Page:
What keeps us Go'ing

A while ago I had to opportunity to give a lightning talk at the Sydney Go meetup. Go is increasingly being used at Bigcommerce, especially within the Data team, and I'd like to outline with some examples why we like and use Go. First, check out the slides, and then I will expand on some of the more interesting points.

We've been using Go at Bigcommerce for over an year now. We have built an event collector, that acts as an API endpoint to which anyone can send event data to. This system accepts, validates and stores events, and currently processes around 8 billion events a month, with close to 100% uptime. Go is the first language we consider for all new data projects. Here's why.


Go has goroutines and channels that make building concurrent programs simple. Goroutines are like lightweight threads, and channels are typed queues that allow allow different parts of the program to communicate.

We create a (fixed size) channel by:

Channel = make(chan Type, int(Size))

and the producers can enqueue messages on the channel using:

select {
    case Channel <- Message:
        // Successfully queued message onto Channel
        // Queue full, and message could not be enqueued

To complete the picture, multiple goroutines can read from the same channel by:

select {
    case Message <- Channel:
        // Process message here

And so, we have just broken down our data processing pipeline into multiple stages, each of which can be parallelised independently, all without using error prone concurrency primitives like locking, mutexes or having to declare atomic/volatile types.


JSON is the lingua franca of the modern web, and Go has very good support for it. Consider:

type userPayload struct {
	UserId      string `json:"userId,omitempty"`
	AnonymousId string `json:"anonymousId,omitempty"`
	OriginIP    string `json:"originIP,omitempty"`
	Useragent   string `json:"userAgent,omitempty"`

where we define a type, and how it should be unmarshalled from a JSON string.
When you want to express the idea that the userPayload is an expected part of various request types, Struct Embedding allows us to easily do so:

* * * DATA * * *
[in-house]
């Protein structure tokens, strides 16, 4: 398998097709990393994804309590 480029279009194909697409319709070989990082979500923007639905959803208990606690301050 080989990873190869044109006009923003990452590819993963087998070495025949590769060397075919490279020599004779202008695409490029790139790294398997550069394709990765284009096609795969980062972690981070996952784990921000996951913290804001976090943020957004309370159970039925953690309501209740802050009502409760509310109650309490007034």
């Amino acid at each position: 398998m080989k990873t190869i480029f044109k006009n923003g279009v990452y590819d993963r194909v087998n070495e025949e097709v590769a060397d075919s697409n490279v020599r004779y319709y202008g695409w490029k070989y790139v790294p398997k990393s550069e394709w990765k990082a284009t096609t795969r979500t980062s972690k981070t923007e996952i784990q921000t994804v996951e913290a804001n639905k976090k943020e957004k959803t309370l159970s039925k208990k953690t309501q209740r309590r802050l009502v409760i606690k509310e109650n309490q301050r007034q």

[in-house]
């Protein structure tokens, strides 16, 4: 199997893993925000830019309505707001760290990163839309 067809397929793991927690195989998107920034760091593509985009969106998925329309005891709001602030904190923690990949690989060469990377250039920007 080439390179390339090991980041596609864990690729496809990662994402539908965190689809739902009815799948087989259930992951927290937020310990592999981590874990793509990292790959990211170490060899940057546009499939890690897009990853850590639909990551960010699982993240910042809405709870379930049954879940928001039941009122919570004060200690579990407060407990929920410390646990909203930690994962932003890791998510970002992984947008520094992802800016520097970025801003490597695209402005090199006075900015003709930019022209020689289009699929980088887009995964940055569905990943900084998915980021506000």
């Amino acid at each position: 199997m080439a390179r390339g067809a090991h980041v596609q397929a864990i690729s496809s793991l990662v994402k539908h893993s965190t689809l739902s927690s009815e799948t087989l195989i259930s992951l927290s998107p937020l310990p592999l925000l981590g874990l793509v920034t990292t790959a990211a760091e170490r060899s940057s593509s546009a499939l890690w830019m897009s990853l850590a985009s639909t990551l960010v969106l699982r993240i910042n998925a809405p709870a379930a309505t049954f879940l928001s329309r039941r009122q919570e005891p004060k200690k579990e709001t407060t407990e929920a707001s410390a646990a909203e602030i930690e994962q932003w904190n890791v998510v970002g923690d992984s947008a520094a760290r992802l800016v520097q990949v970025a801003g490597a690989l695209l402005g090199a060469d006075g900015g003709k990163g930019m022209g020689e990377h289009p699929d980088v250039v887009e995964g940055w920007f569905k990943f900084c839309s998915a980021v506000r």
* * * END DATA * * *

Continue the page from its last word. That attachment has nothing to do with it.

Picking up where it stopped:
type Foo struct {

type Bar struct {

and we don't need to repeat any of the marshalling/unmarshalling code.
We also note that creating web servers in Go is similarly simple and there exist thousands of examples on the internet already.


Go's testing support makes it very clear that the language designers didn't just add support for testing as an afterthought, but designed for it from the beginning

Performance/Great compile times

Prepare to be blown away by the CPU and memory utilization of your typical go program compared to say, an equivalent python or ruby program. A typical go project compilation takes 2-5 seconds. We're talking thousands of LoC. And even though Go is garbage collected, it doesn't feel like that coming from Java - a typical Go program matches Java in performance while taking way less memory and way fewer GC pauses.


Since Go programs compile down to a static binary, deployment is usually some version of "scp, symlink; run". Painless deploys, especially compared to Python, Ruby or JS, will make your ops team love you. In most startups, the ops team is basically just you, so this is personal at least some of the time.


The tooling thats included with Go makes it easier to write clear, readable, and correct code -

  • gofmt is a consistent way to indent code that enables readability and eliminates wasteful debates
  • govet catches many errors before they are deployed
  • go race helps catch race conditions in code
  • go get to easily pull in dependencies
    ... and many more to list


For backend code, Go will allow you to put working solutions in front of your customers faster than any other language I've used. Its also an extremely simple language to pick up - any developer should be able to become productive in go within a month.